Although Diff-Quick staining prepared in the practice from a second swab for cytology does not give any indication of the presence of gram-positive or gram-negative pathogens, it does, however, indicate whether bacilli or cocci are present in the preparation. When taking a closer look at the distribution of pathogens, it becomes clear that bacilli always need to be classified as gram-negative and cocci, with the exception of Acinetobacter spp., always as gram-positive. However, Acinetobacter spp. do not play a pathogenic role in conjunctivitis. That is why we have each combined bacilli and cocci in the presentation of the current resistance behaviour, since the cytological results can thus be transferred directly to the empirical selection of an antibiotic (see Figs. 3 and 4).
For cats, there are topical preparations approved in Germany and available on the market for the active substances tetracycline, neomycin and gentamicin (source: Vetidata, December 2018).
According to the new TÄHAV, there is no obligation to perform an antibiogram for these antibiotics. Chloramphenicol is available in a formulation approved for use on animals in other EU countries. Floxal® eye ointment with the active ingredient ofloxacin is a human medicine preparation that, so far, has been very popular in the small animal practice. As ofloxacin is not tested in our antibiogram, the results for enrofloxacin have been included in the evaluation instead. Looking at the results, it can be seen that in cocci tetracycline is even better than gyrase inhibitors, while the level of resistance in bacilli is similar. Both antibiotics also reach chlamydia and mycoplasma well. Thus, an approved preparation is available, since for Floxal® ointment, the new TÄHAV prohibits any extra-label use. If an exception to this prohibition can be justified, it is obligatory to perform an antibiogram in any case (use of a gyrase inhibitor and extra-label use according to level 3 §56a AMG (German Drug Law)). Another advantage of tetracycline is that it has an epithelising effect on corneal ulcers by inhibiting the matrix metalloproteinases produced by the corneal epithelium and promoting collagen lysis. Chloramphenicol ointment would also have a good effect, at least against cocci, and is also effective against chlamydia and mycoplasma, but according to the new TÄHAV it is subject to the obligation to perform an antibiogram, as it is veterinary medicine imported from abroad (level 3 of the Cascade Rule §56a AMG). The approved eye ointment containing neomycin basically has the disadvantage that it also contains a corticosteroid. As keratoconjunctivitis in cats is usually infectious, the immunosuppression triggered by the steroid may have a massive negative effect on the infection. Recently, eye drops containing gentamicin have been approved for cats in Germany. They do not contain steroids. In bacilli, the level of resistance is better than that of tetracycline.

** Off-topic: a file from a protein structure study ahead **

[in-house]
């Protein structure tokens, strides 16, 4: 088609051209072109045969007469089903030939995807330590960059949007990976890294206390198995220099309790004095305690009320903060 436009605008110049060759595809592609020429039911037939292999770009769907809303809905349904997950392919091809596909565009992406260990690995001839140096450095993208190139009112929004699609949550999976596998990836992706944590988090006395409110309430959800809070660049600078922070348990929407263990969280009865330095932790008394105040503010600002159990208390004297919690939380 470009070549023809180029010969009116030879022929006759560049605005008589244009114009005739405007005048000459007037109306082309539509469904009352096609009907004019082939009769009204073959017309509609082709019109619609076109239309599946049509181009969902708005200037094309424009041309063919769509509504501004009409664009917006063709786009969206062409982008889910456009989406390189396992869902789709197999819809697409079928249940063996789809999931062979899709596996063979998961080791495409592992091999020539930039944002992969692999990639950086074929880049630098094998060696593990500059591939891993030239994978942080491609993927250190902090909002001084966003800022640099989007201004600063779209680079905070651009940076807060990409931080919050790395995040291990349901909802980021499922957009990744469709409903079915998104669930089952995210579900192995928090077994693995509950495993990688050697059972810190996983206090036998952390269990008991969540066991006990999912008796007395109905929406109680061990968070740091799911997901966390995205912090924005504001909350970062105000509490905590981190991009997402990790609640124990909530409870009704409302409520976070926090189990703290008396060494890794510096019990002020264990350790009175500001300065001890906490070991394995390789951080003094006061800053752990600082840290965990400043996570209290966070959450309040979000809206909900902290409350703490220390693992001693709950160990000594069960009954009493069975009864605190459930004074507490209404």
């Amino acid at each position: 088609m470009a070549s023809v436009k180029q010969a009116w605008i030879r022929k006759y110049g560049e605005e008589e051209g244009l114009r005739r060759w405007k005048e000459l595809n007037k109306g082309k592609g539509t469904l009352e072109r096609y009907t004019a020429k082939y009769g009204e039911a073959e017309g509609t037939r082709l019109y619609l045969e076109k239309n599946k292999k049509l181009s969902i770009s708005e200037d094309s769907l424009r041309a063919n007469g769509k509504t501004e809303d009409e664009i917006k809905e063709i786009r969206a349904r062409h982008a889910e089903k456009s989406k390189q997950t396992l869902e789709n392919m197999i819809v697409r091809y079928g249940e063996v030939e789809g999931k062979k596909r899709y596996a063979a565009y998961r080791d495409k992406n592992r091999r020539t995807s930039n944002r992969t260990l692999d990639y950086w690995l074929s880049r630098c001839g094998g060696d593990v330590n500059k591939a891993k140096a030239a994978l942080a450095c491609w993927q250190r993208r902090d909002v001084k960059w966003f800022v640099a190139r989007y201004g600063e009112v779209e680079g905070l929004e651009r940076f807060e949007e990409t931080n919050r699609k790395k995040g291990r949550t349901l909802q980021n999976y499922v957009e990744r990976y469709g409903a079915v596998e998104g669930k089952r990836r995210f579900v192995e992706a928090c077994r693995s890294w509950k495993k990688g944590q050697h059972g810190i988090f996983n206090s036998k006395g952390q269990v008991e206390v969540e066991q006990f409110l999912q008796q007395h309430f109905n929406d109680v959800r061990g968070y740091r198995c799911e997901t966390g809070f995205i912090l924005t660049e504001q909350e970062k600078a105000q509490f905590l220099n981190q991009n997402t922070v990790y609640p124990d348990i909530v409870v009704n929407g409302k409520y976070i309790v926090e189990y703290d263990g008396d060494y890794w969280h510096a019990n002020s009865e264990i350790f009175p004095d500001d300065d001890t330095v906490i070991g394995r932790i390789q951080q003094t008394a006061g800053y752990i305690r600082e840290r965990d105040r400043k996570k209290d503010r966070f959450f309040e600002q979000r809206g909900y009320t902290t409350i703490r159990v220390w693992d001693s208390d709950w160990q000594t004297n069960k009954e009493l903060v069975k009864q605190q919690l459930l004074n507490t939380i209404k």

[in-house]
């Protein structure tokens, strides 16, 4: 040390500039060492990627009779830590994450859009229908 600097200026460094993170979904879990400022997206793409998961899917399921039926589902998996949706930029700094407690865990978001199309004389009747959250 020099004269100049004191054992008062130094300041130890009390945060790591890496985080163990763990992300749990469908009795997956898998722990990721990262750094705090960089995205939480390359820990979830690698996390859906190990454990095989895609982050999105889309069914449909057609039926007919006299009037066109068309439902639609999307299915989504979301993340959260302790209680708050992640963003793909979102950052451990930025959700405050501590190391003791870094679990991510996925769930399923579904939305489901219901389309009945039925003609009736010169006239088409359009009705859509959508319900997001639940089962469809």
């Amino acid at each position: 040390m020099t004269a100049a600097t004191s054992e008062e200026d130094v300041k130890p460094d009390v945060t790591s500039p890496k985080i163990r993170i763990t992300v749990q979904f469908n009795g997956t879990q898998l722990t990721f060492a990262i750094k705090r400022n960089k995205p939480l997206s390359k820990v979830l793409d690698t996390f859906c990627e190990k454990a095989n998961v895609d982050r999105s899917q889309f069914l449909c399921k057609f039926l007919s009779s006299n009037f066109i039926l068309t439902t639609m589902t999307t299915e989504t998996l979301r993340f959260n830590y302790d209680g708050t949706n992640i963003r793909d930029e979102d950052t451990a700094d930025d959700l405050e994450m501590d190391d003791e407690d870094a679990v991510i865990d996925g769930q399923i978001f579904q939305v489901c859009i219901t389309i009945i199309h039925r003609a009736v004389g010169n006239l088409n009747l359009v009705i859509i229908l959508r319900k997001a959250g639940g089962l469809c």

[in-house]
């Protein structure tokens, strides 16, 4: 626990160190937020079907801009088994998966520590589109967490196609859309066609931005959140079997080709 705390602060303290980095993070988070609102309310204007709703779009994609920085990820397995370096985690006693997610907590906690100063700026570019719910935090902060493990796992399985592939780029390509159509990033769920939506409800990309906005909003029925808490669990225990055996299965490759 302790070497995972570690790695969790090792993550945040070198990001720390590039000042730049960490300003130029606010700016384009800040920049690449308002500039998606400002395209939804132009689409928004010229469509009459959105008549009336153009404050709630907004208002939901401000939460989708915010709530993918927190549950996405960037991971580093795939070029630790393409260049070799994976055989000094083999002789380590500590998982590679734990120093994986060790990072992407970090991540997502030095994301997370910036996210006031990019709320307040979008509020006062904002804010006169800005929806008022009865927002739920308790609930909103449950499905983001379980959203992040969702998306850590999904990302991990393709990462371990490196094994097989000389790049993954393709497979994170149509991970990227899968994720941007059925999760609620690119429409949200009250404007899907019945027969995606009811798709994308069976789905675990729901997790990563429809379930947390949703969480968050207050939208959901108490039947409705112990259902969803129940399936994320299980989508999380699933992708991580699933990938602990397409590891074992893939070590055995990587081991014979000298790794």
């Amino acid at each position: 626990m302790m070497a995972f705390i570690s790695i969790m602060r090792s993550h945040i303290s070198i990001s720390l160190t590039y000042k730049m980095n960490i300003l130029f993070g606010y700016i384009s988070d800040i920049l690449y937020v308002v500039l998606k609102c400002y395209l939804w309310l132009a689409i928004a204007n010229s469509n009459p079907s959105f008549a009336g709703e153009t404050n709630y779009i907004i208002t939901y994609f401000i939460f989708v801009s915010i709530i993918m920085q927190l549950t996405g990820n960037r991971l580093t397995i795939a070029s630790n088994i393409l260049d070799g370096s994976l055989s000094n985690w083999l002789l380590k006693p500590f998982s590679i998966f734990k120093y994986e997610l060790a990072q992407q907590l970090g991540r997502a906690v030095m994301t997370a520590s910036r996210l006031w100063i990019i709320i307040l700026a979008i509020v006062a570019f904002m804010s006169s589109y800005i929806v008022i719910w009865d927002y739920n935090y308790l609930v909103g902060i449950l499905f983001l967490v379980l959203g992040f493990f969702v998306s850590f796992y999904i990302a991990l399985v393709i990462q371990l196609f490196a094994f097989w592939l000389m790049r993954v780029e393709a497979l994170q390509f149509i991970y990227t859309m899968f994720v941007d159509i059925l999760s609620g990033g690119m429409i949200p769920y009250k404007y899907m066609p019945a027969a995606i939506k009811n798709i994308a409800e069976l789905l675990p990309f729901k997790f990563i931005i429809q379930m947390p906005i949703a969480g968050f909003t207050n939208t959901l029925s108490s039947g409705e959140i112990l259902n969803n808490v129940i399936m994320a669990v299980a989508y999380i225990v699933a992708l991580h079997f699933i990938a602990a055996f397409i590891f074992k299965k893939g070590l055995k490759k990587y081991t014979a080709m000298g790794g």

Keratoconjunctivitis in dogs
In contrast to cats, viruses, chlamydia or mycoplasma play only a minor role as primary pathogens of keratoconjunctivitis in dogs. A look at the results of the eye profile from the second half of 2017 (PCR detection for canine herpesvirus, chlamydia and mycoplasma) shows: only 6.4% of 108 samples examined were positive. Multiple infections did not occur and mycoplasma was most frequently detected with 4.6%.
In dogs, conjunctivitis is often associated with atopy. There are neither clinical nor cytological signs of a real infection (no purulent discharge, no phagocytised bacteria). In addition to the increased presence of keratinised epithelial cells, lymphocytes and eosinophils, there are extracellular bacteria and malassezia that are also found in cytology. These pathogens occur even more often than in healthy dogs. However, antibiotic treatment is not indicated here. For some time now, there have been eye drops containing a corticosteroid that are approved for this field of application in dogs.
In dogs, infections of the conjunctiva are mostly secondary, e.g. in connection with keratoconjunctivitis sicca. The pathogen distribution is shown in Fig. 5.
For this purpose, 1396 swab samples of eye swabs from 2017 were evaluated. Staphylococci take up by far the largest part of detected pathogens; only 1% of these ocular staphylococci show multiresistance.
The resistance pattern in dogs is shown in the same way as it was done for cats (see explanation there, Figs. 6 and 7). In addition to the approved preparations for cats, there is an approved eye ointment with fusidic acid for dogs.
Infected corneal defects play a special role in dogs. They can quickly become deep ulcers and it is generally necessary to act quickly to protect the eye from massive damage. The pathogens involved are usually staphylococci or Pseudomonas aeruginosa. Treatment should be based on a bacteriological examination with resistance test, but as a start, gentamicin or ofloxacin can be used topically until the result is received. According to the new TÄHAV, however, a good justification is needed for any extra-label use of ofloxacin, and there is an obligation to perform an antibiogram (see the chapter on cats).
With the results shown in Figs. 8 and 9, gentamicin would be preferable to gyrase inhibitors.
Additionally, according to a recent study, prolonged administration of ofloxacin leads to an altered conjunctival flora with an increase in resistance to this antibiotic.
Another study showed that ofloxacin was not superior to aminoglycoside in the long-term healing of the disease. Thus, the gyrase inhibitor could also be avoided in this disease, as it should only be used selectively and can promote the rapid spread of resistances. Topically applied corticosteroids should be avoided when treating corneal ulcers.